6. A second blog by Maureen Tressel Lewis and Mary Schlaphoff entitled “Five critical success factors for participation in exchange markets” highlights tactics that insurers offering qualified health plans may benefit from implementing.
5. “Pension plans: Key dates and deadlines for 2013” offers Milliman’s three retirement plan calendars (defined benefit, defined contribution, and multiemployer) with key administrative dates and deadlines throughout the year.
4. In her blog “Fee leveling in DC plans: Disclosure is just the beginning,” Genny Sedgwick explains how investment expenses and revenue sharing affect the fees paid by defined contribution plan participants.
3. Maureen Tressel Lewis and Mary Schlaphoff’s blog “Five common gaps for exchange readiness” describes items issuers of qualified health plans have to resolve before their plans can be sold on the Health Insurance Marketplace.
2. In the lead-up to implementation of the ACA, debate often centered on how the law would affect healthcare premiums. Our “ACA premium rate reading list” offers perspective on how rates may be affected.
1. In his blog “Retiring early under ACA: An unexpected outcome for employers?,” Jeff Bradley discusses the impact that the ACA could have on both early retirees and plan sponsors.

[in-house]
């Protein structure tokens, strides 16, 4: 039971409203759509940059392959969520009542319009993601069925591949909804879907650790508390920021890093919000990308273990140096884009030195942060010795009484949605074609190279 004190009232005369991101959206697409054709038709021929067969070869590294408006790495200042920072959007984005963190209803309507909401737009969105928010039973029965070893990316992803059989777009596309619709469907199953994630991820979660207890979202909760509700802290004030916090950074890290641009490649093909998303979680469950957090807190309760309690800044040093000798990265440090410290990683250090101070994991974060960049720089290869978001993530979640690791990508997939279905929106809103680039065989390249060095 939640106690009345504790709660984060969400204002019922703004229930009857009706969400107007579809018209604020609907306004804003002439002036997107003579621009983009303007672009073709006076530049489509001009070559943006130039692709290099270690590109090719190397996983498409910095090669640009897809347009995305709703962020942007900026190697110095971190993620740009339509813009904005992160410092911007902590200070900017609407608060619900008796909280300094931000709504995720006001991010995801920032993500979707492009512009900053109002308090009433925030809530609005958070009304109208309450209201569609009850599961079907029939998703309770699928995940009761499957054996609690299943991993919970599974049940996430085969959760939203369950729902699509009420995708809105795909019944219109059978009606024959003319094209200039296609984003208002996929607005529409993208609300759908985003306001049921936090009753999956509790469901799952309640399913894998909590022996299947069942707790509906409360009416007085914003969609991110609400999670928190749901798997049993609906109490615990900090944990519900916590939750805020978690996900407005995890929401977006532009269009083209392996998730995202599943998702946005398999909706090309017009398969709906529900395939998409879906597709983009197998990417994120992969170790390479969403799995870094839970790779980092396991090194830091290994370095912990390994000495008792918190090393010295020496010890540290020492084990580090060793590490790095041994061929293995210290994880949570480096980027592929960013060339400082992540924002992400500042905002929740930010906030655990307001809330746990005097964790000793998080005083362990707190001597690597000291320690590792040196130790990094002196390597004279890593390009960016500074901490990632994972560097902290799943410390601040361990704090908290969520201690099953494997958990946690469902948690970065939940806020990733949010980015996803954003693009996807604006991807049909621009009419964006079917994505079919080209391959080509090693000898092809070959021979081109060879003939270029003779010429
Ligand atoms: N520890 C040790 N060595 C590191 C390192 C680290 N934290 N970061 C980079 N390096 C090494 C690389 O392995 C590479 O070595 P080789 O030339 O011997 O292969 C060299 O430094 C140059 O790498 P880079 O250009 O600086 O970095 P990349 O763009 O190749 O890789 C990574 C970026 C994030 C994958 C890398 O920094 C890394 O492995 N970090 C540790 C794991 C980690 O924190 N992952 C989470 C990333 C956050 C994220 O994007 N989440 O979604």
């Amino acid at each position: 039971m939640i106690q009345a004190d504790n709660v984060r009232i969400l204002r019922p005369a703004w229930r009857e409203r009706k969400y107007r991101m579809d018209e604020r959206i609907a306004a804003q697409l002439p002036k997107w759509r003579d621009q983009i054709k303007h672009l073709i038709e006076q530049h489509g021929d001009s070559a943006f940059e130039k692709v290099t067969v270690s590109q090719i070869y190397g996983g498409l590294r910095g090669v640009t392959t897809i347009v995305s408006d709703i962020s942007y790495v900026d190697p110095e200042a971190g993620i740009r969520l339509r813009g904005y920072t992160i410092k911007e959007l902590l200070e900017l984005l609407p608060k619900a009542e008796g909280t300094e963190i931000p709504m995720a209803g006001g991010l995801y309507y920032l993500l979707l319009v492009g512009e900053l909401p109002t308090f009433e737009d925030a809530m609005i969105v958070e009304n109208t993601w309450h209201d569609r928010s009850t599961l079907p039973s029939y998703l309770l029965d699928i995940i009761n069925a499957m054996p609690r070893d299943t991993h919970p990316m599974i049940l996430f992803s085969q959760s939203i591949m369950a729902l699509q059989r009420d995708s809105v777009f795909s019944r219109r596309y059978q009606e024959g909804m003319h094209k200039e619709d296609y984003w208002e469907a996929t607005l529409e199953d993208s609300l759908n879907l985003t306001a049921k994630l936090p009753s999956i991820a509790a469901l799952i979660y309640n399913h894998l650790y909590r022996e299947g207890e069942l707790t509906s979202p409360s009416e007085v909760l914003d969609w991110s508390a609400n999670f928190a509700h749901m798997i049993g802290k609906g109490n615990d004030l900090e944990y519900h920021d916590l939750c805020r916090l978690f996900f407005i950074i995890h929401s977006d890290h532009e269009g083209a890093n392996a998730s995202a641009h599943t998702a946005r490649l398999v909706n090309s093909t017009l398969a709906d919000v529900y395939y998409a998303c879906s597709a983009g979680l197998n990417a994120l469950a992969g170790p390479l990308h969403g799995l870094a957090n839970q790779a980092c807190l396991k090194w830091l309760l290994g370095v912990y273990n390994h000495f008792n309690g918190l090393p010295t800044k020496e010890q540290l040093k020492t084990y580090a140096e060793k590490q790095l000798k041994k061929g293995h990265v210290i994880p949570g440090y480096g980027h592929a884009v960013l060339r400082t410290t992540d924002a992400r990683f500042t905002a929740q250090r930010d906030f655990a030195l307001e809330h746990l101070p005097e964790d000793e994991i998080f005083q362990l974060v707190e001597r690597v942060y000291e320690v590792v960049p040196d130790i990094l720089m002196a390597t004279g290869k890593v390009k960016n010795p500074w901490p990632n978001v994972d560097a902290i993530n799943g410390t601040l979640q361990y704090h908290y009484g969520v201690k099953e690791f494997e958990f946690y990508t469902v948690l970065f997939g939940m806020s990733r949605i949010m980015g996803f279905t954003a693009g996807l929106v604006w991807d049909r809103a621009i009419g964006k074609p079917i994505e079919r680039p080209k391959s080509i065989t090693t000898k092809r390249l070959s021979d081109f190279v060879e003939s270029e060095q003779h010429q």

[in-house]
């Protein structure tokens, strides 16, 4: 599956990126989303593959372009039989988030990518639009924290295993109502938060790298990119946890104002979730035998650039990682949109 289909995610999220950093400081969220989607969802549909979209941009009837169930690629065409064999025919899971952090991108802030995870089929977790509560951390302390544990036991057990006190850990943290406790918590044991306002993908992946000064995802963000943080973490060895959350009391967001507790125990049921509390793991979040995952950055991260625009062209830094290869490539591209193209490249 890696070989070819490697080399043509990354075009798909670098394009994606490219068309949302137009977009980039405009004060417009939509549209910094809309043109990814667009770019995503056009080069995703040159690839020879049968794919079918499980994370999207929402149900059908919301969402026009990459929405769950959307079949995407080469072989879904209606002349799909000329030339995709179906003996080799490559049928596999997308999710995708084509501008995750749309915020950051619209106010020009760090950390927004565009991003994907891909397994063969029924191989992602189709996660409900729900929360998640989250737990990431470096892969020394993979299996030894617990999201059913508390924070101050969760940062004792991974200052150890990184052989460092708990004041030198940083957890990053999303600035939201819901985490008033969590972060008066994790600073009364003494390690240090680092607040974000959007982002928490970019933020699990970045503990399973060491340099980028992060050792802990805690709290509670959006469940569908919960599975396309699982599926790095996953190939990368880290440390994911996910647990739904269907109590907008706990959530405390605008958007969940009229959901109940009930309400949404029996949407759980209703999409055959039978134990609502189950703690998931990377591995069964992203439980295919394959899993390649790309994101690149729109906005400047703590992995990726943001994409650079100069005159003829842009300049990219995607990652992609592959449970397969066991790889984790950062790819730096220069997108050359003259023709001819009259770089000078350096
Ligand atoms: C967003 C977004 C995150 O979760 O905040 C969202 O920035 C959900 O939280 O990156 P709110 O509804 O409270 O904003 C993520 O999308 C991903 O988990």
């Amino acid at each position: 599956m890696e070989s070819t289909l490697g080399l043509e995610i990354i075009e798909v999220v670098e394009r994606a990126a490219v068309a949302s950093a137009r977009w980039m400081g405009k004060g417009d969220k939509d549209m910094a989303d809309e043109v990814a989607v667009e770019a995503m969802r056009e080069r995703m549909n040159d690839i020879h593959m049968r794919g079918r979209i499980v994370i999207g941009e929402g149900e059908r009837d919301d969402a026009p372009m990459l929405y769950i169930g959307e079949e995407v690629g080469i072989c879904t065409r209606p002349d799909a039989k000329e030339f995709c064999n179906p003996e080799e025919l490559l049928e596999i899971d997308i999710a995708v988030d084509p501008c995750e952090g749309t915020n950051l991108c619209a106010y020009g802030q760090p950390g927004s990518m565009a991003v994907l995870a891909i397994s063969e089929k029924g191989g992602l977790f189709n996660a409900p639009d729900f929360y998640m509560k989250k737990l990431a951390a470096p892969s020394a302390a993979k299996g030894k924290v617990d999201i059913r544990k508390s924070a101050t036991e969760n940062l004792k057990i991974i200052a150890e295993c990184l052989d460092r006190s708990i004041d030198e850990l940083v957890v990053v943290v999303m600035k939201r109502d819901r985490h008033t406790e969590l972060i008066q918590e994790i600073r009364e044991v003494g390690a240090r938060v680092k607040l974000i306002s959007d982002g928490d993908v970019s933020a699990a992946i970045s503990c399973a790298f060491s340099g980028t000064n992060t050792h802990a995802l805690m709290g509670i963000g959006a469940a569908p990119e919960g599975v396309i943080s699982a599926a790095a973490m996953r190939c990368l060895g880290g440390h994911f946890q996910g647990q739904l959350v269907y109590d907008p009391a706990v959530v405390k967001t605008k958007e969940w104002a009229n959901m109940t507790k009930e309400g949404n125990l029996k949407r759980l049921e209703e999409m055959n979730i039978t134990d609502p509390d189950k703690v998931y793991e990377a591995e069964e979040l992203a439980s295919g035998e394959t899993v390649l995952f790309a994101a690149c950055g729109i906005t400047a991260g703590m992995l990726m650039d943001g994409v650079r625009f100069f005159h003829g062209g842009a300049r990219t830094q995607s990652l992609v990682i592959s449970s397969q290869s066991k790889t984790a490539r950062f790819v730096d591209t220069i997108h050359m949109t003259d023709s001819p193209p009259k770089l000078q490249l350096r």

This article was first published at Milliman Insight.
The Consolidated Omnibus Budget Reconciliation Act of 1985 (COBRA) required employers to make health insurance available to employees who lose their coverage because of a variety of events such as termination, reduction in hours, or family status changes. The maximum time periods range from 18 to 36 months, and the cost of COBRA coverage is limited to 102% (or 150% in some circumstances) of the “applicable premium.”i Before the advent of the Patient Protection and Affordable Care Act (ACA), COBRA served the purpose of providing continuity of coverage at critical times when people may not otherwise have been able to obtain coverage. However, the need for COBRA may be reduced once the ACA health insurance exchanges are operational in 2014, because the individual market will offer guaranteed health plan coverage, with premium subsidies available through the exchanges that may reduce out-of-pocket and premium expenses for many low- and middle-income households. For this reason, there may be less of a need for COBRA health insurance after January 1, 2014. Whether or not COBRA remains relevant, the methodology used to determine COBRA premium rates is becoming more important for the following reasons: